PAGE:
Presentation on theme: "How Tornadoes Work Created By Max Hawkes Use the Blue arrows to go forwards and backwards Press Esc to exit the presentation."— Presentation transcript:
How Tornadoes Work Created By Max Hawkes Use the Blue arrows to go forwards and backwards Press Esc to exit the presentation
Tornadoes are not always the same. They need different conditions to start. Temperature: 35 °c
As the ground temperature gets warmer, Air Heat and Moisture starts to rise back up. Temperature: 42 °c
When the heat from the ground reaches the cold air, it creates a new layer in the sky making a thunder cloud. - Note how much the temperature has dropped! - Temperature: 18 °c
The heat from the ground still rises, quickly causing a storm. Temperature: 6 °c
As the storm gets more rapid, winds from different directions join together and start to rotate. Temperature: 3 °c
As the wind speed increases, the rotation gets faster and a small, visible cone drops out through the clouds. Temperature: 1 °c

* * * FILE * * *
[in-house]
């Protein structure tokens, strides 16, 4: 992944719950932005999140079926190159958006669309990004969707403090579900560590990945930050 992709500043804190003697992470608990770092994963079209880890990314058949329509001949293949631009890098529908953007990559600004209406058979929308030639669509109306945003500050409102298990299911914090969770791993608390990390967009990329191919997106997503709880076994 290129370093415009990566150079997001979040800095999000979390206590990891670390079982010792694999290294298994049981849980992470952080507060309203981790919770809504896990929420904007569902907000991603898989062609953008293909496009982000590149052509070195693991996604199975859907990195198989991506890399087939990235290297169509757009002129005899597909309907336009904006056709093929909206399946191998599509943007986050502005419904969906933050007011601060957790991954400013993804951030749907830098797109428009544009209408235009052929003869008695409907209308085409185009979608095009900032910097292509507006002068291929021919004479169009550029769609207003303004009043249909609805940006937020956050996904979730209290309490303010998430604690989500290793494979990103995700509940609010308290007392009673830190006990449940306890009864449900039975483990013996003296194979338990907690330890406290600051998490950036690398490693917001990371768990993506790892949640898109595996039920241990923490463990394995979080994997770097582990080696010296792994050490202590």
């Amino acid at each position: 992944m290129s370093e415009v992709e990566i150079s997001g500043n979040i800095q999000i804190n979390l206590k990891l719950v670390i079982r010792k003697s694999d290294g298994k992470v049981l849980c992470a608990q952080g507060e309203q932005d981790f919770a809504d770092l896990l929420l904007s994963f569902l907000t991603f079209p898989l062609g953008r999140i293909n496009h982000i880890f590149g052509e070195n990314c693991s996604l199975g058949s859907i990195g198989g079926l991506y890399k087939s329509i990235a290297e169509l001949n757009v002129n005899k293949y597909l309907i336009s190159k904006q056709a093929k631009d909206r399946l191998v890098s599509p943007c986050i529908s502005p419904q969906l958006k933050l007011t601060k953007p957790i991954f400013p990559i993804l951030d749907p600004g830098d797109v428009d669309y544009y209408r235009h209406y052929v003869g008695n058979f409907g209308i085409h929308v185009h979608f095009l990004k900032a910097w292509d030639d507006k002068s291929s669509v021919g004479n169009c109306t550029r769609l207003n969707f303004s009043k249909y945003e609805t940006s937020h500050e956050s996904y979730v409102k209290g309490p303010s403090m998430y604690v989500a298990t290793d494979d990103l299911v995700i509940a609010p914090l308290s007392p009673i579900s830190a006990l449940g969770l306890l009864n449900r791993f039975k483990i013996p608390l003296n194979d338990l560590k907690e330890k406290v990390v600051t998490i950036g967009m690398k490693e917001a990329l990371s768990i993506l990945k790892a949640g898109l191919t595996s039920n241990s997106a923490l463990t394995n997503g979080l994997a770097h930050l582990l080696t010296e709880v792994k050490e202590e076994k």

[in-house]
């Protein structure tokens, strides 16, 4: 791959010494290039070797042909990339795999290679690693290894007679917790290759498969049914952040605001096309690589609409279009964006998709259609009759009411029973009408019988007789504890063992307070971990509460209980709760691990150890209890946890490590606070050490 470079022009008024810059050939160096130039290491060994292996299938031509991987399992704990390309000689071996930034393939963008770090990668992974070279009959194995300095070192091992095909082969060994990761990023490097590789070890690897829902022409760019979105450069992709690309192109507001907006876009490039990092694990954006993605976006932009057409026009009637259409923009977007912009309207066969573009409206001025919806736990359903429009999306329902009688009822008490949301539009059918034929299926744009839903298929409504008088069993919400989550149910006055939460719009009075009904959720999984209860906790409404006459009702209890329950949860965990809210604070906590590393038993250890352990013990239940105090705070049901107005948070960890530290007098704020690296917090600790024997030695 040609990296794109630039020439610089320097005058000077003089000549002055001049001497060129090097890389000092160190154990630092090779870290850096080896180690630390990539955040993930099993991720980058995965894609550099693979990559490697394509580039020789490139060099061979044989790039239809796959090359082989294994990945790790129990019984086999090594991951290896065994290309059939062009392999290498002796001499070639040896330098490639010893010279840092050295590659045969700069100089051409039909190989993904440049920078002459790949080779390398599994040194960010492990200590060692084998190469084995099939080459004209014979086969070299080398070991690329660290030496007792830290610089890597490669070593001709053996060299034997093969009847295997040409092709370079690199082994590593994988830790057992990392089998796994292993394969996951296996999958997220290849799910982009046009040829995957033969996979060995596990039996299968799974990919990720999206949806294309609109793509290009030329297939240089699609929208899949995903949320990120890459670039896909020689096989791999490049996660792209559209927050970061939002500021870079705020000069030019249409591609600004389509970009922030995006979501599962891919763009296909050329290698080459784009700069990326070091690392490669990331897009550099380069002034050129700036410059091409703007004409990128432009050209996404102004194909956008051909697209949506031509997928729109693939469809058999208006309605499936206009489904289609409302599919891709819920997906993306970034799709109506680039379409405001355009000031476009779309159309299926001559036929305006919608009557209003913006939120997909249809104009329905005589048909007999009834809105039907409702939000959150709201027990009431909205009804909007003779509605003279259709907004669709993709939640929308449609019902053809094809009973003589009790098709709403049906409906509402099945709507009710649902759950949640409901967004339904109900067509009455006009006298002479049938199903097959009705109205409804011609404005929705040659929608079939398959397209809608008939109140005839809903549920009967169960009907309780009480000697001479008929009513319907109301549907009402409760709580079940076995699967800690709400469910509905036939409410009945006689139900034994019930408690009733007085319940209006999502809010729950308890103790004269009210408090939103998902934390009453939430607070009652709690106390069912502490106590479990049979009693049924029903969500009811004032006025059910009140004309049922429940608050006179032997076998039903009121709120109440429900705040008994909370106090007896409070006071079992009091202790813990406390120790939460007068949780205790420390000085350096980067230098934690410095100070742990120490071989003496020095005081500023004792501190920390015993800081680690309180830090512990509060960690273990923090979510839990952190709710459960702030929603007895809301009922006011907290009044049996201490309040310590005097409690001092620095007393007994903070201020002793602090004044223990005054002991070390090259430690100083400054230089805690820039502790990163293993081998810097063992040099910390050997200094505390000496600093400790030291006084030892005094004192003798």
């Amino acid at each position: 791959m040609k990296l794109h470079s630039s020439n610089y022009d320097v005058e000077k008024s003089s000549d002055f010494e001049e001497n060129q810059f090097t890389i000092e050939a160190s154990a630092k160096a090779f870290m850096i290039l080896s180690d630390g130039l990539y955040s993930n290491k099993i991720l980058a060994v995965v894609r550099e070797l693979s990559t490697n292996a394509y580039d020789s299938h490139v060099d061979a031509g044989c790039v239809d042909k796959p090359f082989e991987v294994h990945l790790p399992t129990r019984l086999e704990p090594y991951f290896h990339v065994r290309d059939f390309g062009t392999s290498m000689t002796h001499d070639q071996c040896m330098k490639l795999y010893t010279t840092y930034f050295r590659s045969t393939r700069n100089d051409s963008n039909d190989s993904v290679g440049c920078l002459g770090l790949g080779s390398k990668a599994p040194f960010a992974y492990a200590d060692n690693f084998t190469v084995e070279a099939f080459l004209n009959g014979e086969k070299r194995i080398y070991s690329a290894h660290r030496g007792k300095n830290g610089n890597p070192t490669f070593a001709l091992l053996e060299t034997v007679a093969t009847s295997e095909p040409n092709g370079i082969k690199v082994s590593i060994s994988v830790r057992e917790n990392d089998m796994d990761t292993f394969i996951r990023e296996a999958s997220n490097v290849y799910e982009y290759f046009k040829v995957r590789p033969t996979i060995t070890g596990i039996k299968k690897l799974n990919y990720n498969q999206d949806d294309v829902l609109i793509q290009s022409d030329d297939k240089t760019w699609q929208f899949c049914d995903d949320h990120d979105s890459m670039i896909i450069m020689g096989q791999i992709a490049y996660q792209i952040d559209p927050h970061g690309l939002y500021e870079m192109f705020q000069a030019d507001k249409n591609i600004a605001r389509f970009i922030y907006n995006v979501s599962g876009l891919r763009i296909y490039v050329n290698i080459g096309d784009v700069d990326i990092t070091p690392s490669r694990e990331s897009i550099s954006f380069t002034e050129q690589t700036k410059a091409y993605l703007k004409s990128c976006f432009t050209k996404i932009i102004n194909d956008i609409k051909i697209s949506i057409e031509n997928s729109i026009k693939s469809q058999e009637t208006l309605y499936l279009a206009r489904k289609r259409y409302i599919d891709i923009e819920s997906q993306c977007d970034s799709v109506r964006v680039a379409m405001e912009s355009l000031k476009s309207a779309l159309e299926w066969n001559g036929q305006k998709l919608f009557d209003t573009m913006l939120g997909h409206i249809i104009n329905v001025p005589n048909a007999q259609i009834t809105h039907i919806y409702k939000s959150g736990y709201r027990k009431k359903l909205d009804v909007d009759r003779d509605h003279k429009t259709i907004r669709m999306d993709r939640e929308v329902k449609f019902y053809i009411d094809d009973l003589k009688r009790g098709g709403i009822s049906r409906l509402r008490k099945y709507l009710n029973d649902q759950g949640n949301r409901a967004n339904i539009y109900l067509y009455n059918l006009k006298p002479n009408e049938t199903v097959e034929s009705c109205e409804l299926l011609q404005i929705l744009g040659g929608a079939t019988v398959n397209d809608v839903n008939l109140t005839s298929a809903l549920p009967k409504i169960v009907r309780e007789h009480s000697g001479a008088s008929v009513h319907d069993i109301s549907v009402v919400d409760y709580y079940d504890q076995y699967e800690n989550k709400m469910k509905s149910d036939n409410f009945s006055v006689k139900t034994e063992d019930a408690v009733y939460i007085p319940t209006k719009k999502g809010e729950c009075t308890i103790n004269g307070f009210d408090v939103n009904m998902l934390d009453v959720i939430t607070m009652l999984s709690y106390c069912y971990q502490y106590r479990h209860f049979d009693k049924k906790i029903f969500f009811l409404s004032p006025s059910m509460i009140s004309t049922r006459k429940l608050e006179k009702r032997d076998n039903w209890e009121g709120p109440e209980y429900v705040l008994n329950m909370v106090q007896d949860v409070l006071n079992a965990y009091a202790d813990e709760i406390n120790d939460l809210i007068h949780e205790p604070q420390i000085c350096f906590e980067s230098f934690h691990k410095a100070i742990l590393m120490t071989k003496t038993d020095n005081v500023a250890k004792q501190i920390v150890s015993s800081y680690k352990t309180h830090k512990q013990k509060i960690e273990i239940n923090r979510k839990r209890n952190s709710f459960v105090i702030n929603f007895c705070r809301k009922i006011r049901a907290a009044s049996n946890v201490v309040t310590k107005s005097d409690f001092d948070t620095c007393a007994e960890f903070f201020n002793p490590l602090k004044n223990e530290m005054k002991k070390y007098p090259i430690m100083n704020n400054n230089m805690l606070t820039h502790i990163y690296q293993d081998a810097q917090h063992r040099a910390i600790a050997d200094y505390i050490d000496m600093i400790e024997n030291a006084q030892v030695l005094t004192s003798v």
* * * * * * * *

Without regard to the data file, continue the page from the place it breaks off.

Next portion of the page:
The vortex can be many different sizes and shapes. At this point, it has got bigger and it has speeded up. Temperature: 1 °c
A tornado could last several seconds to more than an hour. Tornadoes can also travel hundreds of miles! Temperature: 1 °c
Tornadoes can be so fast that they cannot be measured properly. The Fujita scale is used to estimate the speed. Click on the scale above to see the damage ScaleWind Speed (MPH) F F173 – 112 F2113 – 157 F F F
F0 – Light Damage: Some damage to chimneys, Branches broken and some trees blown over.
F1 - Moderate damage: Moving cars blown off roads, mobile homes overturned, or pushed off their foundations.
F2 - Considerable damage: Mobile homes demolished, large trees snapped or uprooted, cars lifted off the ground.
F3 - Severe damage: Trains overturned, most trees uprooted, heavy cars thrown, walls of homes destroyed.
F4 - Devastating damage: Well constructed buildings destroyed, large objects thrown.
F5 - Incredible damage: Cars thrown more than 100 metres, strong buildings swept away.
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